The Magnetic Resonance Research Centre (CERM) is a Centre for research, knowledge transfer, and higher education of the University of Florence, scientifically accredited at world level. The research performed comes under the umbrella of Life Sciences: proteins are produced and studied in order to understand how life functions at molecular level. The collection of nuclear magnetic resonance instruments that the CERM has at disposal make the laboratory one of the five best equipped in the world. The contribution of the Ente Cassa was decisive in the acquisition of these instruments; over the years it has provided funding of around 8,000,000 euro. The CERM is part of the European Research Infrastructure Consortium.
More specifically, in 2008 funding by the Ente Cassa enabled the acquisition of an instrument for nuclear magnetic resonance (NMR) for the structural determination of protein in the solid state. The ongoing discovery of new drugs has made it possible in less than one century to double average life expectancy and to improve the quality of life. Pharmaceutical products are small molecules that, in almost all cases, act within the organism by bonding in a specific manner with large molecules called proteins and blocking or modifying their action.
Every organism contains several thousand different proteins and the creation of a new drug signifies identifying a specific “target” protein, and then designing and constructing in the laboratory a small molecule that is able to bond solely and exclusively with that protein. This selectivity makes it possible to avoid the drug bonding with other proteins, thus minimalizing the side effects.
Over recent years we have realised that, in order to improve our ability to design selective drugs, we need to understand what the various proteins are made of: in other words, we need to know about their structure.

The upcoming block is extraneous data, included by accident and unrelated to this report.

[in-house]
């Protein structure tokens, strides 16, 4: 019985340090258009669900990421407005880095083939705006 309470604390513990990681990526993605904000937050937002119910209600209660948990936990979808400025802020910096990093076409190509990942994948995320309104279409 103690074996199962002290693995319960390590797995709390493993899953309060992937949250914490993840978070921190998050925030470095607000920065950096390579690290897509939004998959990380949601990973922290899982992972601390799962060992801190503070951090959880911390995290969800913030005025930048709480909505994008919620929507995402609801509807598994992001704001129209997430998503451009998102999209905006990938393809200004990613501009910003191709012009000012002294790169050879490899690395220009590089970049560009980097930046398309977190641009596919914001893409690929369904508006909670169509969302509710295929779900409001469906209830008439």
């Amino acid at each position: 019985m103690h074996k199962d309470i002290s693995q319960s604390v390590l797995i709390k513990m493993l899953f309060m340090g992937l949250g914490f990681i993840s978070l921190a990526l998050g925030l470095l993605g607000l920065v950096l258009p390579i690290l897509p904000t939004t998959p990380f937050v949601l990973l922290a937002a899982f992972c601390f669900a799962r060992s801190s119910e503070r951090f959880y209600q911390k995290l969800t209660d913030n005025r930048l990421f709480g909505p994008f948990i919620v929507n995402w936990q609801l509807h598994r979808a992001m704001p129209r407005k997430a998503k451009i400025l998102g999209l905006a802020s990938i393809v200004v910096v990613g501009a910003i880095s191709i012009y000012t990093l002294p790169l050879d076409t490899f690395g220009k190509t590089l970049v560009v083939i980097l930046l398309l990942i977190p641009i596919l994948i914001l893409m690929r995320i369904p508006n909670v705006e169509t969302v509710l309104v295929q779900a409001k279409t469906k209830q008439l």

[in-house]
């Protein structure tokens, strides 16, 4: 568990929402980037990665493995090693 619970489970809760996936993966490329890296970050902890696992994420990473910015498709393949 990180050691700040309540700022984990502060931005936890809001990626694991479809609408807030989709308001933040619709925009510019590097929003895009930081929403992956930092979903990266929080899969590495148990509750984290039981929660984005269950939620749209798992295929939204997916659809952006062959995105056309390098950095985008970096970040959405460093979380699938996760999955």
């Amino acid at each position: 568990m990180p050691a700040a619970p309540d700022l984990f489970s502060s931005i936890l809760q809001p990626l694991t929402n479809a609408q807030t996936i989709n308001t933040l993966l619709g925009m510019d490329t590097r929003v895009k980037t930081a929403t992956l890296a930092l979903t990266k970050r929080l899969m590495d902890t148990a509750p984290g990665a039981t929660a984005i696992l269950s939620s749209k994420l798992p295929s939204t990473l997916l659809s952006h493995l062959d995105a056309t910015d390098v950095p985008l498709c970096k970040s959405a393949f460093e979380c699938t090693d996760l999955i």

In this way we can design the drug so that it can recognise these proteins and bind to them in a selective manner.
X-ray diffraction and nuclear magnetic resonance techniques make it possible to determine the structure of proteins, in crystalline form or in solution respectively. Nevertheless, a significant fraction of the pharmacological targets is made up of membrane proteins and fibrillary aggregates that do not crystallise and are insoluble so that they cannot be studied using either x-rays or NMR in solution. The membrane receptor proteins are, for instance, involved in tumours, whereas the proteins that form fibrillary aggregates are responsible for Alzheimer’s and Parkinson’s diseases.
Solid state NMR is the only technique that permits the study of these complex biological systems in conditions as close as possible to those present in vivo. The paramagnetic probes, now widely used in the NMR of proteins in solution, represent an outstanding tool for the structural characterisation of these systems.
The co-funding granted by the Ente Cassa has permitted the acquisition of the spectrometer with the highest field in existence for solid state, which has allowed CERM to set itself in the vanguard of study and structural characterisation of protein in the solid state. These studies, which have been published in leading scientific journals, have demonstrated that it is possible to resolve the structure of proteins of large dimensions and elevated pharmacological interest. The contribution of the Foundation has been decisive in improving the performance of the centre, and hence the competitiveness of the local biotechnology and pharmaceutical industries, as well as those operating in the areas of agri-foodstuffs and materials and technological innovation.